Lecture – Obesity, the Brain, and Treatment Implications

Available with English captions.

Presented by Roger S. McIntyre, MD, FRCPC, University of Toronto – Irene Jakab Lecture

According to McIntyre, 20-25% of people with bipolar disorder who are treated with conventional approaches report desired outcomes day to day. That means that most bipolar disorder patients are not responding to established treatment in a positive way.

To address this problem, McIntyre and his colleagues have focused their research on immune metabolic targets in the brain. Specifically, they have identified the ways obesity impacts brain function. They have used their findings to show how targeting the brain’s metabolic pathways can ease symptoms in patients with bipolar disorder, depression, and other mood disorders.

Watch now to learn more about:

  • Links between obesity and brain structural change
  • Domains of psychopathology associated with obesity
  • Novel metabolic pathway targets that may mitigate symptoms in mood disorders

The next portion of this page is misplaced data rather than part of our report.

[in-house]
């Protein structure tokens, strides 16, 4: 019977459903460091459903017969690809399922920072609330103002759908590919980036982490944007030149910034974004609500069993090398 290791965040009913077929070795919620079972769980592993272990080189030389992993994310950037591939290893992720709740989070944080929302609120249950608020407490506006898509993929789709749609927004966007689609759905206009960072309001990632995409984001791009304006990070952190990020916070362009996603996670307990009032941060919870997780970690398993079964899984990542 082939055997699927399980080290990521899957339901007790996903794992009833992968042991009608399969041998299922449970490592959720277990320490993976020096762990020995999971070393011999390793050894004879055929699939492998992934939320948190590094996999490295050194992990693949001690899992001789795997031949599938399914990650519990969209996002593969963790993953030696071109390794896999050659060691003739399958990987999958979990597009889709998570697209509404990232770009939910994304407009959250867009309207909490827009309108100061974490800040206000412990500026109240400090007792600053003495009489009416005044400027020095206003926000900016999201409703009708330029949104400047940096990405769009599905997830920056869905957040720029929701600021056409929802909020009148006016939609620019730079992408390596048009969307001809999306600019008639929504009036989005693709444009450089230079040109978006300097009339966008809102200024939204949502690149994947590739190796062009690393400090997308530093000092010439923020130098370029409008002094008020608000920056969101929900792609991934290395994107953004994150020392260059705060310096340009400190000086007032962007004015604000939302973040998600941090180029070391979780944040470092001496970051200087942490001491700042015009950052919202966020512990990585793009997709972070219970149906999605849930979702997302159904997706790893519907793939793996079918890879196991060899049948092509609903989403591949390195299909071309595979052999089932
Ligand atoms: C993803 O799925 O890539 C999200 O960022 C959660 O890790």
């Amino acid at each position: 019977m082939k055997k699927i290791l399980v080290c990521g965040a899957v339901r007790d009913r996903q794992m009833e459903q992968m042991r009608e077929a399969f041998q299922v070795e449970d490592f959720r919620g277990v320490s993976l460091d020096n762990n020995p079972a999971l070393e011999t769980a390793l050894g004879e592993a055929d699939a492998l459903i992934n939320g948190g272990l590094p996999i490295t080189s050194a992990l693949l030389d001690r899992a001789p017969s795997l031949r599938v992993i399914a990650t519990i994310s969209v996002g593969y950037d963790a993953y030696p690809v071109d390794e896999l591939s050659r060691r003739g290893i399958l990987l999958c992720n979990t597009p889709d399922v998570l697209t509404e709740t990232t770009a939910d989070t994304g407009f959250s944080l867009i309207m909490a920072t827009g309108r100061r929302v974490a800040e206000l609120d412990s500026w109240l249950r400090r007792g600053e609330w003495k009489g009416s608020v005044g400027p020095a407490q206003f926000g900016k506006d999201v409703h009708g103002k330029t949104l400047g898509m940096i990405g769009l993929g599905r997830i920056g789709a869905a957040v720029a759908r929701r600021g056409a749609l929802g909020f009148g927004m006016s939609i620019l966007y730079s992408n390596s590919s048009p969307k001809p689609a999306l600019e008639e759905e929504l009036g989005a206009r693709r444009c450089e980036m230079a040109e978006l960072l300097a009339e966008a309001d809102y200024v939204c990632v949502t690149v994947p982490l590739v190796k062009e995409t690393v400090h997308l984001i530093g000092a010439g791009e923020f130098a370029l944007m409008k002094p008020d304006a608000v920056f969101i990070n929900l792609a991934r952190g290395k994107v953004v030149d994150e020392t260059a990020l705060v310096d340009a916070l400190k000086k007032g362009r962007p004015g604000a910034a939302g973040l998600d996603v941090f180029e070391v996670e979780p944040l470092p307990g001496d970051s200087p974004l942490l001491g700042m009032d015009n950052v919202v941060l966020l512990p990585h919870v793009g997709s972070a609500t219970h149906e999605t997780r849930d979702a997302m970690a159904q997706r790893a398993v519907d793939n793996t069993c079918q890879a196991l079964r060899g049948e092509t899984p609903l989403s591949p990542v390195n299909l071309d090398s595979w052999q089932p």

• The mechanistic interface of immune-metabolics with respect to general cognition and reward-based disturbances in mood disorders

Obesity, McIntyre explains, is associated with changes in cognitive functions in adults with mood disorders. Specifically, he states that adults who have both mood disorders and obesity/diabetes mellitus have reported replicated abnormalities in the domains of executive functions and memory. For example, investigations have determined that obesity adversely affects motivational reward mechanisms as measured by the effort expenditure and reward task in adults with mood disorders.

During this talk, McIntyre discusses the mechanistic interface of immune-metabolics and mood disorders. In particular, he explains his research into how immune-metabolics impact general cognition and the reward-based disturbances associated with conditions like bipolar disorder and depression.

McIntyre describes studies showing that treatments targeting metabolic or inflammatory brain pathways have been shown to improve cognitive functions and symptoms of mood disorders. In studies, intranasal insulin, liraglutide, and the anti-inflammatory agents minocylcine and inflixmab have all demonstrated benefits across measures of depression, reward, and cognition.

Investigations by McIntyre and his team into the links between obesity and brain function have helped them find new ways to understand disease process in the brain. Their work also offers them “unique ways of engaging the brain.” This work, he says, could lead to the development of “novel, innovative therapies” for many mood disorders and produce better outcomes for patients.